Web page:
“Daddy!” came a second thundering roar from the top of the stairs. “Daddy, come up here!”
Prior to this arresting screech I had heard howls of laughter along with music and plodding dancing and I knew that their mother was up there with them. So I wasn’t too worried but boy what a racket.
“Yeah?” I shouted up, “What’s up?”
“Just come up, come up.”
I was a little annoyed to tell the truth. The washing-up needed to be done and that feckin’ stain was proving a worthy adversary.
Nontheless, I removed my rubber gloves and slumped out the kitchen door to the bottom of the stairs.
“What is ….?”
I couldn’t finish the question. Above me was a vision. There before my eyes was my three-year-old boy, the apple of my eye and the fortuitous inheritor of my footballing gene, dressed in drag. OK, so I’m exaggerating but it was a vision that, for a moment at least, jolted me just a little.
The get up was actually simple enough. He had two earrings dangling from his ears and each arm was jangle-full of bracelets.
Around his neck were a dizzying array of necklaces which I really didn’t match his outfit.
As I looked on with with mock disbelief, my one-year-old came running round the corner like some delirious jewellery thief who had just escaped from an asylum in very bad Batman movie.
The two of them stood there laughing their heads off while their mother looked on with a strange look of pride. It was all a bit chaotic but really rather funny.
I shouldn’t have been surprised really. All little boys dress up in their mummy’s clothes.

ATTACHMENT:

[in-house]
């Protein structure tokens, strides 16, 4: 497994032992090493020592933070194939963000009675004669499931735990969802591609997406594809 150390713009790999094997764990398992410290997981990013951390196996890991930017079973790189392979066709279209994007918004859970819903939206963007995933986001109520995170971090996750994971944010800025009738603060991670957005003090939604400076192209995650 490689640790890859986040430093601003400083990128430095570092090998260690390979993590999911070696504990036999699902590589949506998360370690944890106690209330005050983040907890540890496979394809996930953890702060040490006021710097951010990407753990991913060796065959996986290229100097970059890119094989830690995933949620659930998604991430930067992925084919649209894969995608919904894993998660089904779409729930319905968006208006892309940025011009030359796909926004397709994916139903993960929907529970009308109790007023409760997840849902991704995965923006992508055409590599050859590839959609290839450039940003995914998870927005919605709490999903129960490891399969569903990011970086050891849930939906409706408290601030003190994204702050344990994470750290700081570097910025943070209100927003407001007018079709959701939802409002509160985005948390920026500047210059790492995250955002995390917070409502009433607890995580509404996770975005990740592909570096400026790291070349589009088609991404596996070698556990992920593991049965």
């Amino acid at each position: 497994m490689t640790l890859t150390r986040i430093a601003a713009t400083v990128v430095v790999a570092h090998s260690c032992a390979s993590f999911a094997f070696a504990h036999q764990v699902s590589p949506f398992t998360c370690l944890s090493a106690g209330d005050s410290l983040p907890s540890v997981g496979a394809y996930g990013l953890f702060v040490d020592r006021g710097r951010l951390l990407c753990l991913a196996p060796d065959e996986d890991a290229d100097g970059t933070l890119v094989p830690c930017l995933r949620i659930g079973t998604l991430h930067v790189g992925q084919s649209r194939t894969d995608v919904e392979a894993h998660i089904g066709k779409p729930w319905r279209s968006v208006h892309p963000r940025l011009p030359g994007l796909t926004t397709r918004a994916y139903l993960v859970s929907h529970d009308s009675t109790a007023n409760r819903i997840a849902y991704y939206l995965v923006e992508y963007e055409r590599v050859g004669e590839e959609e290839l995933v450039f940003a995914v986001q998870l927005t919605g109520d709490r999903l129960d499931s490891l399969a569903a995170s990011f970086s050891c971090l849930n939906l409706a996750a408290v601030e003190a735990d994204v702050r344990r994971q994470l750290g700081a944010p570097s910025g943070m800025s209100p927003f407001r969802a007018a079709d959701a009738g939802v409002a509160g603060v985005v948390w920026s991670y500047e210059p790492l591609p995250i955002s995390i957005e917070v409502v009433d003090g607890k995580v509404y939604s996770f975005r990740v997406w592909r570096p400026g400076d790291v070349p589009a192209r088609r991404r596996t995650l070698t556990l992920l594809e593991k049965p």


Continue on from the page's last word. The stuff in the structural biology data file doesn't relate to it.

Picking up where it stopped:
Indeed, and I might add unfortunately, there’s a photo of me in my aunt’s house which takes pride of place on their wall.
While the rest of my cousins are pictured diving over rugby try lines or getting diplomas in various ‘cys’, ‘phys’ and ‘tions’, there’s one of me dressed in a blonde Oktoberfest type wig from the time I was about seven (eh... or was I maybe even a bit older?).
I have a cushion under my top and I’m holding up the pigtails of the wig in what I would later discover is described as an alluring or suggestive manner. It’s all rather camp but according to studies all very normal.
In the view of cyh.com, a health website supported by the government of South Australia, “Children know by the time they are about three whether they are boys or girls”.
But they say: “a child does not understand until about the age of six that he or she will always be a boy or a girl.”
They go on to suggest that until then most boys or girls think they can change gender and they say “it is usual for preschool boys and girls to dress up in clothes of the other sex as a way of trying out what it is like to be a man or a woman or a father or a mother.”
The other day our sometime minder suggested that we get Luke a doll because “he always picks them out when he goes to PandaPlay” and though you might smirk at this and I know what my father’s generation would think, the times are definitely a changin’ when it comes to gender specific roles and associated accoutrements.
I opened the gate at the top of the stairs and walked in to join the fun. Eventually, the jewellery and associated items were put back in their rightful place and after a bit of jumping on the bed we all went back downstairs.
As I put my bright yellow rubber gloves back on and Ciara went into the sitting-room to play with the boys I thought about what had just happened.
“A dolly,” I said to myself as I got stuck into the stain at the bottom of the casserole dish. “I wonder would he prefer Barbie or your one from Frozen.”